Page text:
In a speech at the United States Institute of Peace on Thursday, Secretary of State John Kerry said that the US had been “building on common ground” with Russia and Iran at peace talks in Vienna over the conflict in Syria.
Kerry said the US remained firm in its opposition to a role for Syrian President Bashar Assad in the country’s future. But he noted that in the name of finding common ground, negotiators would be “leaving aside” the issue of his departure.
“We do not know for certain whether the kind of political transition we seek in that country can be achieved,” Kerry said.
As Middle East analyst Kyle W. Orton noted on Twitter, the fact that Assad’s future is not currently at the center of the discussion in Vienna is a “glaring red warning light” that the US and Syrian opposition are about to be “taken to the cleaners.”
It makes sense that Kerry would want to avoid such a contentious topic at the talks: While the US, Saudi Arabia, and Turkey have long insisted on a fixed timeline for Assad’s departure, both Iran and Russia have vested interests in seeing the embattled leader remain in power.
Experts say, however, that a lasting peace in Syria cannot be achieved as long as Assad remains in power, because the war continues to be fuelled, largely, by the brutality of his regime.
But that the terms of his departure have already been pushed aside at Vienna indicates that Iran and Russia may be outmaneuvering the US and its partners — already.
“We face an environment now that bears little resemblance to the kind of black-[and]-white scenarios that make decisions relatively easy,” Kerry said, tacitly acknowledging that the complexity of the conflict might require certain concessions.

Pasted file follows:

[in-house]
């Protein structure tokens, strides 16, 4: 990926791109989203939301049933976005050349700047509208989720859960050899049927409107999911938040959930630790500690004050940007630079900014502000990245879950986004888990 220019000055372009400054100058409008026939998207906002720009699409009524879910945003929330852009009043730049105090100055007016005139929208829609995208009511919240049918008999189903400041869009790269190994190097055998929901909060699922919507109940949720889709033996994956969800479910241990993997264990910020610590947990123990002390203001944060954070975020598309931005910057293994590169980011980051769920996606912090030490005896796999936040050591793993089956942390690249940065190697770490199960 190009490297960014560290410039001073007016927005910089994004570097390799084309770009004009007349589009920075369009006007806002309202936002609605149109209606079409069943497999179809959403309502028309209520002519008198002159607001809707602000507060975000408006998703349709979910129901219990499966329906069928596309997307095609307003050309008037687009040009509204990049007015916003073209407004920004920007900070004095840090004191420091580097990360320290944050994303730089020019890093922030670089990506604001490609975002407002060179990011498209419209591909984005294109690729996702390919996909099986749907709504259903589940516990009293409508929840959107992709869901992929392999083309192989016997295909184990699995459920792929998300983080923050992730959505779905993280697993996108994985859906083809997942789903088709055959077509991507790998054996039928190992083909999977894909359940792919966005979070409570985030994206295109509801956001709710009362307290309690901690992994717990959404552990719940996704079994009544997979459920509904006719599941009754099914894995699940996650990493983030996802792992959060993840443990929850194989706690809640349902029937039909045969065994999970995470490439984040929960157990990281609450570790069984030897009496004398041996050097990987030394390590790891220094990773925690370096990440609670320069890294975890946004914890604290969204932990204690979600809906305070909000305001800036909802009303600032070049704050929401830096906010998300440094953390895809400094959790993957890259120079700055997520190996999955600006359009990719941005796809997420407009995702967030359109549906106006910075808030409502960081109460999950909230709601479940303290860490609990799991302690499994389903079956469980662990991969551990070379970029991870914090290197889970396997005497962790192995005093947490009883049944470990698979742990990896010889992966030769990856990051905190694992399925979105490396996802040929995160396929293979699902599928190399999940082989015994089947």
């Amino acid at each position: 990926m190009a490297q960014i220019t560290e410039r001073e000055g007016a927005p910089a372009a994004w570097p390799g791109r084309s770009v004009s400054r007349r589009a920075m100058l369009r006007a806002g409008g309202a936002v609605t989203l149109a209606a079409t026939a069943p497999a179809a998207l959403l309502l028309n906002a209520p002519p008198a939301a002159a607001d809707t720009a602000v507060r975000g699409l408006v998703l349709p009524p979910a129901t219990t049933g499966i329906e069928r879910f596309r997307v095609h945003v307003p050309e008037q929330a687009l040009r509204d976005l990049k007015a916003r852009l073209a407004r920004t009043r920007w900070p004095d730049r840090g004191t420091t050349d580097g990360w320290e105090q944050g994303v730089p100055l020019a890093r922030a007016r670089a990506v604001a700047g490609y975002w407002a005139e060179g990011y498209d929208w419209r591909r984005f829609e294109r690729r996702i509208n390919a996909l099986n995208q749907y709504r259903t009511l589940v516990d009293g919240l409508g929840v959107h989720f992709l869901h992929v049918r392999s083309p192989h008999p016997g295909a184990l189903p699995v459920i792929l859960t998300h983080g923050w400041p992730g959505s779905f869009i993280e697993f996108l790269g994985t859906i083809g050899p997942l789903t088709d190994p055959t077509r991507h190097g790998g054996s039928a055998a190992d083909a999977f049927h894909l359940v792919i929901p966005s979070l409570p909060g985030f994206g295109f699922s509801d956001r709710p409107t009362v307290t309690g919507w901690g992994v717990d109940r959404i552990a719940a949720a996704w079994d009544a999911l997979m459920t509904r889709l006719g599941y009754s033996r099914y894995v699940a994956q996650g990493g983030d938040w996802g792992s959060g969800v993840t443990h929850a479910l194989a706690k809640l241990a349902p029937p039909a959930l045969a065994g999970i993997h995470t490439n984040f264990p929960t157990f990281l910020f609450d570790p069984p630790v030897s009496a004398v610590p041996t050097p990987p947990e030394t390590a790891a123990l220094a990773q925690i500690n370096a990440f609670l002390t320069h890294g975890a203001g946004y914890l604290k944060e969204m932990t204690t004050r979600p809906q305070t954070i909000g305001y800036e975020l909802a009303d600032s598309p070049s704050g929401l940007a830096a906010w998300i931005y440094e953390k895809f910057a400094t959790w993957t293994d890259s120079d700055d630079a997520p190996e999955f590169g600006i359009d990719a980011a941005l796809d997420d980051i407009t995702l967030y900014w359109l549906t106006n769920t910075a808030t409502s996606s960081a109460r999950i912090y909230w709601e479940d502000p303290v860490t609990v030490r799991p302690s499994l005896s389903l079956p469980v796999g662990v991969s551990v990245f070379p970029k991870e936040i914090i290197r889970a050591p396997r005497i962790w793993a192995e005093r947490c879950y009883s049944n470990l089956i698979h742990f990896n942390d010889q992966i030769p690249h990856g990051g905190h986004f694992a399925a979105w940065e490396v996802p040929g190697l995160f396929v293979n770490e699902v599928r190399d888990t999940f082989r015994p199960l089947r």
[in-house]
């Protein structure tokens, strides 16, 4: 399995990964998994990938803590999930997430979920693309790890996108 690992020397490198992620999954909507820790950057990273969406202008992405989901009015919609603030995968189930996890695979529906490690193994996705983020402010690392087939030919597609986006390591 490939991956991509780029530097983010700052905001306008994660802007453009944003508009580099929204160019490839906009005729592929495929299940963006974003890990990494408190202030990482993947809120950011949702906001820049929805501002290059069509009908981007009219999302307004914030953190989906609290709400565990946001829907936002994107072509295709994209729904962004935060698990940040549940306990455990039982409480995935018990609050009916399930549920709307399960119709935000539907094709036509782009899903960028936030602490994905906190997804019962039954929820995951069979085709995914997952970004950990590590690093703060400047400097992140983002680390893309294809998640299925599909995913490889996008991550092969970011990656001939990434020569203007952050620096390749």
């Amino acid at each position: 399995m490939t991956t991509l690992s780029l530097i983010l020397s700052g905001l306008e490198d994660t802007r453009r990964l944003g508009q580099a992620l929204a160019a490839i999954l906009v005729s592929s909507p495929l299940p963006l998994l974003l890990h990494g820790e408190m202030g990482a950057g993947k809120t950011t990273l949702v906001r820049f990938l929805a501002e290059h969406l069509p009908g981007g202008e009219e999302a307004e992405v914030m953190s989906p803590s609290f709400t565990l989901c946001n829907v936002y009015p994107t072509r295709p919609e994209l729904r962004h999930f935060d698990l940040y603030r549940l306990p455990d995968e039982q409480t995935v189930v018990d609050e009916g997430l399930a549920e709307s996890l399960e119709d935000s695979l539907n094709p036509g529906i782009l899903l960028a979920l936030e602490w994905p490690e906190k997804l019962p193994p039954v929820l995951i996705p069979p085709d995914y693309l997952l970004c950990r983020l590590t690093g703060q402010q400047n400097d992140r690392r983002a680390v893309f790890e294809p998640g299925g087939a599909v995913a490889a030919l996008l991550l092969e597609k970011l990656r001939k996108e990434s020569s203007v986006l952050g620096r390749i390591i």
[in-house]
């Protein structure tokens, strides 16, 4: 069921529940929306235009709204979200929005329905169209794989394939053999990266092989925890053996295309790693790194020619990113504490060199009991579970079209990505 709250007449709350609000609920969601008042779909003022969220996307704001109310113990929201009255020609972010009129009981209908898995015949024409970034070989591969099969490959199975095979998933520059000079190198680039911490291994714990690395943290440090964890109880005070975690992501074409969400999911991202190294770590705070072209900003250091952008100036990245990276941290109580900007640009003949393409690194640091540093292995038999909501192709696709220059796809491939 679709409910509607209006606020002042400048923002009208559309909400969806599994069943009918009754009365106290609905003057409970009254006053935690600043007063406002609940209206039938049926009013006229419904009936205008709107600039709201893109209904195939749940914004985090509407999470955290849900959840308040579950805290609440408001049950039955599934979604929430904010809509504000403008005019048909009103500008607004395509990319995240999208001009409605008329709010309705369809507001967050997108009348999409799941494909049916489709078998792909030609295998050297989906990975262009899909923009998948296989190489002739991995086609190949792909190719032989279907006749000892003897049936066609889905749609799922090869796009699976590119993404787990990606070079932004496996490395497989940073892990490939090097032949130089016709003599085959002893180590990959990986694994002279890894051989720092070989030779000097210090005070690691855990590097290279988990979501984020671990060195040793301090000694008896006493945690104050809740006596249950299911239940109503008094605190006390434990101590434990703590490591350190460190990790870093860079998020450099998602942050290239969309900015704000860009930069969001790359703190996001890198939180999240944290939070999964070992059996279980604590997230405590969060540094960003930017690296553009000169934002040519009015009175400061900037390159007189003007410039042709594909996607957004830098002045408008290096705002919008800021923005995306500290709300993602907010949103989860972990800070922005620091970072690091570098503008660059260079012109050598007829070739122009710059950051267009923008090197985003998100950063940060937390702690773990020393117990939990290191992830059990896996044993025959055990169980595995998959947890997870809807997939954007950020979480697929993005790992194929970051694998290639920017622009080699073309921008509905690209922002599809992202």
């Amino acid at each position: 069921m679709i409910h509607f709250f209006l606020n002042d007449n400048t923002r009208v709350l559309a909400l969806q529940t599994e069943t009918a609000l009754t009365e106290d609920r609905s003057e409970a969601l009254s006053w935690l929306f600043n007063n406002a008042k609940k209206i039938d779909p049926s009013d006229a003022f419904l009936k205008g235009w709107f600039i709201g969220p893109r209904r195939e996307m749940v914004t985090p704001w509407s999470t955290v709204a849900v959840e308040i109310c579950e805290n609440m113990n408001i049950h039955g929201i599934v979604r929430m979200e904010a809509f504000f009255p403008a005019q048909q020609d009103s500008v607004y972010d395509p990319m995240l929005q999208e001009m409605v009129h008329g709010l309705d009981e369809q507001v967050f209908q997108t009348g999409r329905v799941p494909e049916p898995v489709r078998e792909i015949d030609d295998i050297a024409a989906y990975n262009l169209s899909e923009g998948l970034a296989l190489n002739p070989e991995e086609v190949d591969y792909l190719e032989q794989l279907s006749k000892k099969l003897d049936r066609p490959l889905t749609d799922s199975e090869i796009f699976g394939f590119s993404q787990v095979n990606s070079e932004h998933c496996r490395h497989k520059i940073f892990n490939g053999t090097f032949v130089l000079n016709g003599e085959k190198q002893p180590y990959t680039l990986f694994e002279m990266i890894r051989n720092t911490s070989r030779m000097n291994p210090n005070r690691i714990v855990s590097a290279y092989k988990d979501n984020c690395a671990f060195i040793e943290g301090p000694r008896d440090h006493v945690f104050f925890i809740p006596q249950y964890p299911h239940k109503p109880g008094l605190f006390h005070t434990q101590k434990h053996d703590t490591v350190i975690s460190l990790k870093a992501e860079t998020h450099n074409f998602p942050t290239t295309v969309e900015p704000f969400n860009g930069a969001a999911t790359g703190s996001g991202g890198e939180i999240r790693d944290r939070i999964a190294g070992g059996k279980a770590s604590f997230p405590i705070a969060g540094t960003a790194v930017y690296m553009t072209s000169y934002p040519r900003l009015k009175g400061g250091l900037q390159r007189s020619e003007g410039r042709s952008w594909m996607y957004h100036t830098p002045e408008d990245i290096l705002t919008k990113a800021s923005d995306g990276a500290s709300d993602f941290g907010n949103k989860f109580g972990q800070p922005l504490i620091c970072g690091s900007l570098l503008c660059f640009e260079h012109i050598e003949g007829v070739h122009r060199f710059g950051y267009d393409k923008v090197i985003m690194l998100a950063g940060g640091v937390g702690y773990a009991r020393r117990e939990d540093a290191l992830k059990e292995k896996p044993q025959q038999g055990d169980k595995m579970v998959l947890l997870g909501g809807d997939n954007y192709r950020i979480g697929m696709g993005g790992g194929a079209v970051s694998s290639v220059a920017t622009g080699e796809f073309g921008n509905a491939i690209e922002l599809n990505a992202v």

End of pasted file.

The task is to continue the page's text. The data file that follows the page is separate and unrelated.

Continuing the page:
“Put simply, there are bad guys all around and good guys who are not accustomed to working with each other.”
An ‘Iranian sphere of influence’
When UN Secretary-General Ban Ki-moon invited Iran in January to participate in a new round of Syria talks, uproar ensued.
US officials strongly objected, on the grounds that Iran had not accepted the terms for the talks — namely, that all parties work to establish “by mutual consent” a transitional body, sans Assad, to govern Syria. The UN secretary general was forced to withdraw the invitation.
But that Iran was invited to the talks now, with no major objections, reflects a broader shift in how the US and its partners have come to perceive Assad’s future — a shift spearheaded by President Barack Obama.
Tony Badran, a researcher at the Foundation for Defence of Democracies, predicted last month that Iran’s presence at the talks would “corner the few remaining backers of the Syrian revolution.”
“Iran said ‘give us more’ at every turn when the nuclear deal was being negotiated,” Badran said. “So they may end up playing the same game at the Syria talks — especially since Washington has stated openly that it wants to avoid a regime collapse in Syria.”
“For all intents and purposes, the US is already playing on Russian and Iranian turf,” Badran added.
Michael Pregent, an adjunct fellow at the Hudson Institute, also noted how Iran’s invitation would legitimise and embolden a country that sees Assad as a valuable tool and will not be ready to drop its support for him anytime soon.
“The invitation legitimises Iran’s involvement [in the war] and gives them a vote along with Russia to keep Assad in power,” Pregent, a terrorism analyst and former US Army intelligence officer in Iraq, told Business Insider.
He added: “It also puts them in a position to ask for more concessions from the US and legitimises Hezbollah by extension — a relationship that violates existing sanctions and should disqualify Iran and leave them uninvited.”
But Badran charged that allowing Iran to wield influence over Syria was simply an extension of the evolving US policy toward Iran, which views the country as a legitimate player in the Middle East.
“I don’t see Iran’s invitation to the talks as a change in the administration’s policy — rather, it is in line with Obama’s long-held perception of Syria as an Iranian sphere of influence, and his desire to legitimise Iran as a regional interlocutor of the US,” Badran said.
“Indeed, that was the whole point of the Iran deal — to establish a broader regional partnership with the Iranians. Giving Zarif a seat at the table is just the logical continuation of that policy.”
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